The Association of Japanese Institutes of Strategic Studies (AJISS) has just published the AJISS-Commentary No. 115 “Coping with the Economic Impact of the Earthquake”, by Takao Komine. He (email@example.com) is Professor at the Graduate School of Regional Policy Design, Hosei University.
Dealt successive blows by the massive earthquake, the tsunami and the damage to the nuclear power plant, the Japanese economy is still reeling from its greatest shock since the end of World War II. In considering the impact of this great shock on the economy and the measures required to cope with it, we need to take into account two phases.
Phase I is the stage where the short-term impact of the disaster emerges. This includes, first of all, the loss of a large amount of stocks. According to estimates by the Cabinet Office, 16 trillion to 25 trillion yen in stocks has been lost due to the earthquake and the tsunami, which is more than 10 trillion yen in damage Japan suffered at the time of the Great Hanshin-Awaji Earthquake.
Economic activities will stall drastically. This is because economic activities, including production and consumption, have shut down in the affected areas and, even outside these areas, production has been suspended due to the disruption of distribution networks. Furthermore, depressed consumer confidence has slowed down spending. Japan had been enjoying continued economic recovery from March 2009, but the earthquake will no doubt cause the country to enter into a recession. We will see negative growth rates in the first and second quarters of 2011.
Next comes Phase II, which begins roughly six months after the earthquake. Economic activities should be gradually returning to normal levels by then. Lost production bases will have been replaced by new sites, and the damaged distribution networks will have been restored. The public’s mindset should be improving as well. Added to all this will be reconstruction demand. There will be increasing investment flowing in to recover stocks in lost housing, factories, office buildings, roads, railways, bridges, ports, harbors and so on. Commensurable with the scale of the damage, investment for reconstruction is expected to reach a considerable amount. This will work as a “de facto” large-scale fiscal stimulus and improve growth rates.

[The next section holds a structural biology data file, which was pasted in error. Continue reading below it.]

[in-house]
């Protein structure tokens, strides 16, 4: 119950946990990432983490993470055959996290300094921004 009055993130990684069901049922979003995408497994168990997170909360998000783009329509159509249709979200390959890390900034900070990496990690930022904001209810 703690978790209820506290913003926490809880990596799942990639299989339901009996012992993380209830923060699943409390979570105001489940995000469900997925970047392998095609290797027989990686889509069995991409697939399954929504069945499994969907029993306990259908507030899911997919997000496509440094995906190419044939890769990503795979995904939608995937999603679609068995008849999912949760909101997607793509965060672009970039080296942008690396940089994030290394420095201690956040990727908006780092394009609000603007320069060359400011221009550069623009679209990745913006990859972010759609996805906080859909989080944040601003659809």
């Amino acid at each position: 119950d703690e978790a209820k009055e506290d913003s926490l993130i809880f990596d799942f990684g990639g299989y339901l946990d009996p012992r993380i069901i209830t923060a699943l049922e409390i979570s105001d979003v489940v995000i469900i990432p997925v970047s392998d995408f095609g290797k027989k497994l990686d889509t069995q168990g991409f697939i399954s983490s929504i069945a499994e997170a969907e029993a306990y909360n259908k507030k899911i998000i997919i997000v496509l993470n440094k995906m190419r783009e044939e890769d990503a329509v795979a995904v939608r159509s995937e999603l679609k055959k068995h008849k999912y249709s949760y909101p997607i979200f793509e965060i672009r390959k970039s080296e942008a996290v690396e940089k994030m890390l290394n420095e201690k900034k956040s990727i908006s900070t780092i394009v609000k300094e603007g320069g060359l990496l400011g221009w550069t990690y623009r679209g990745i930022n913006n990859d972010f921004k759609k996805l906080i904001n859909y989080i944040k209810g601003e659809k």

Our response to the disaster should differ according to the phase. The utmost priority during Phase I is lifesaving and victim assistance. We also need to restore stability at the nuclear power plant and stave off radioactive emissions. These are emergency measures with fairly clear-cut goals, and we should dedicate all our strength to achieving these goals.
The real challenge will lie in Phase II. The reconstruction efforts we pursue must be based on a new vision for the Japanese economy. In this respect, the following are of particular importance.
The first is the reconstruction budget. In order to secure a large budget for reconstruction, the government will need to review existing expenditures and then consider tax increases. At the same time, the government may be tempted to increase the issuance of bonds, for this will keep anyone from having to bear the costs for the time being. Given the already serious financial condition of this country, however, the government should avoid further inflating the budget deficit.
The second is the rehabilitation of local communities. Given the extent of the destruction those communities have suffered, it would be inappropriate to restore them to their original states. Rather we should draw up new land use plans and prepare social infrastructure, although the residents of afflicted areas may wish to see their towns and villages return to their original states.
The third is the role of social capital. In the immediate aftermath of the earthquake, or during Phase I, the Japanese people have made the best use of their discipline and their spirit of mutual cooperation. These are indeed elements of social capital of which the Japanese people can be proud. During the reconstruction stage of Phase II, however, a spirit of mutual cooperation alone will not suffice. What are needed are a long-term vision and rational policies to realize it.
The way Japan copes with this Phase II will determine its future.
[The views expressed in this piece are the author’s own and should not be attributed to The Association of Japanese Institutes of Strategic Studies.]